The Reverse Cowgirl, designed by college students, "dropped its riders vertically, then turned them face down as they skimmed 2 feet above the ground, face down and strapped with their backs to the cart." Suddenly Six Flags seems so safe.
The Cowgirl, built for a rush event at MIT, is equal parts impressive and terrifying. Look at it! Whenever I'm on a real roller coaster, I always reassure myself that professionals are responsible for designing, constructing, and monitoring these things and figure that thousands of people have been on them before me without incident. Can't really do that with this one!
This photo is ominously captioned:
The cart in motion (the rider is hidden underneath)
Underneath!? Yikes. But from a Flickr comment presumably left by one of the students involved with the homebrew coaster,
it sounds like someone either ended up a pancake in one of the first runs or saw the potential for danger in a complicated wooden rollercoaster built by a bunch of 20 year olds and shut it down:
It was not a fail.. It had 20 people ride it. Sure, not 200, but you try building a roller coaster that complex in a week.
Update: Mike, the designer of the Reverse Cowgirl (the rollercoaster), writes that no humans were pancaked as a result of the coaster and that their construction, as you can imagine, is reviewed extensively.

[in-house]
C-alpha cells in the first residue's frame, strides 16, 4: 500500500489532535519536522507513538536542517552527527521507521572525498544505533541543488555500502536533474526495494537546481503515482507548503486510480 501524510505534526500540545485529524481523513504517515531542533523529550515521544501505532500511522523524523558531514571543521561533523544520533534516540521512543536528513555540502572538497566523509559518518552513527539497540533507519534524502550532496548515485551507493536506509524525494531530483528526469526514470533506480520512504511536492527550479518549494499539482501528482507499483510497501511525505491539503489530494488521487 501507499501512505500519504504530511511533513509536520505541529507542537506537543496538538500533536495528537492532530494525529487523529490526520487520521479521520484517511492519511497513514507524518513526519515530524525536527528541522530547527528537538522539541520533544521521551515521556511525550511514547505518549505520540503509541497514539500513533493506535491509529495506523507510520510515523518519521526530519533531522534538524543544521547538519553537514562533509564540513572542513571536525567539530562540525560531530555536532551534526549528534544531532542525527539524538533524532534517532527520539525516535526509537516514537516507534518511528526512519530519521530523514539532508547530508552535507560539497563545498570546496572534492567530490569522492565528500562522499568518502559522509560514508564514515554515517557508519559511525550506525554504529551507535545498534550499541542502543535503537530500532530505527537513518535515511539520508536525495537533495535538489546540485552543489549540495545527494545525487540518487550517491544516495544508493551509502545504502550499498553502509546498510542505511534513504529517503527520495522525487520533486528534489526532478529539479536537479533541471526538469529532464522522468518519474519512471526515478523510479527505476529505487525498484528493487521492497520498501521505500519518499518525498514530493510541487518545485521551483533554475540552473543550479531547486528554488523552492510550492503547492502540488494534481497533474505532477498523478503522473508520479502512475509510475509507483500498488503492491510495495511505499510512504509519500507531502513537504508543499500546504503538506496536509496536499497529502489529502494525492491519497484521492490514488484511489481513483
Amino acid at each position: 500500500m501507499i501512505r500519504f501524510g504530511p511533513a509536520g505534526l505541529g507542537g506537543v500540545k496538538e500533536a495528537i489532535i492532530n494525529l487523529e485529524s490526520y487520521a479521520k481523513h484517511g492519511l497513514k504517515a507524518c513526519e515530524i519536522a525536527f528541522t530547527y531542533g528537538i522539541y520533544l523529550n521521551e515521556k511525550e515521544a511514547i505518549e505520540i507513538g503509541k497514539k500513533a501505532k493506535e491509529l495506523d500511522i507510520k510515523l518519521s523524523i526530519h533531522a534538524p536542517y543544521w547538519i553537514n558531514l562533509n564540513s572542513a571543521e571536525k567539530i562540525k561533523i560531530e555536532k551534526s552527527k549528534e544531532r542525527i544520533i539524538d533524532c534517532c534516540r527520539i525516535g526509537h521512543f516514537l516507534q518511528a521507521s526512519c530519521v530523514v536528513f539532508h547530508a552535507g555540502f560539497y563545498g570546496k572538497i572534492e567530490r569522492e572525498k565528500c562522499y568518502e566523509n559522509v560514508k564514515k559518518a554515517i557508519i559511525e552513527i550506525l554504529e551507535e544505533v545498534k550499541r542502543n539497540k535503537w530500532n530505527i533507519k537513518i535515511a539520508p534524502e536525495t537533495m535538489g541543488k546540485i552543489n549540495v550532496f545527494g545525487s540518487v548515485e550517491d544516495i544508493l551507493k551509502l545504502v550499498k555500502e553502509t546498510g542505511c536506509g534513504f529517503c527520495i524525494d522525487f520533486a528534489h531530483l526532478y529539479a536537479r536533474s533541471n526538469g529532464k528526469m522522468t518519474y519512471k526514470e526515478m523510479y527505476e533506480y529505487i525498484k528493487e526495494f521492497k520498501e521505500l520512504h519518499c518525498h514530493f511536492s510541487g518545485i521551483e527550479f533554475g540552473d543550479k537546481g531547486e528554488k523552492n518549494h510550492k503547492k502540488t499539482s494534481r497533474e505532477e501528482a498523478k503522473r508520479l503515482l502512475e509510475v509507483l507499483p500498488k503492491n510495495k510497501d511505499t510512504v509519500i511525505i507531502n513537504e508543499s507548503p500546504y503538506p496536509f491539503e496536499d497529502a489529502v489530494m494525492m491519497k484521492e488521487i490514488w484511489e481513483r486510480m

Each year, we build a roller coaster or similar ride in our courtyard, and each year, there is an intensive safety approval process we go through. Nobody has been injured on these rides (at least as far as institutional memory goes), for if somebody were injured, this would never be permitted to happen again. We build the structures using the appropriate safety equipment, and conduct thorough testing of the ride before putting anybody on it.
The reason 20 people rode this roller coaster is that we have a very narrow window in which to construct the roller coaster, use it, and tear it down. We cannot start construction before we have enough students back on campus to participate in the construction. We must also tear down the roller coaster before the semester starts, because it is understood that it is a temporary structure, and when the semester starts, everyone is too busy to take it down. Incidentally, we had to take the coaster down a bit early this year due to severe weather warnings. We did not want to endanger anybody's safety, so rather than trying to tough out the storm, we elected to destroy the coaster in a controlled manner (as opposed to letting the weather do it in a less controlled manner). Because of the complexity of the coaster (notice, it goes completely vertical; something we have never attempted before), and due to inclement weather during construction (it poured for three days straight, which takes a big chuck out of a fourteen day window), we were unable to open the coaster for more than two days of operation. Additionally, due to the rider being strapped to the bottom of the cart, with their face low to the ground, we took extra precautions to secure the rider, using full 5 point safety harnesses, a helmet with head restraint, as well as arm and leg restraints. This meant it took 20-30 minutes to load one person safely into the cart and check all of their restraint points for safety and comfort. Hence, only 20 people got to ride this year.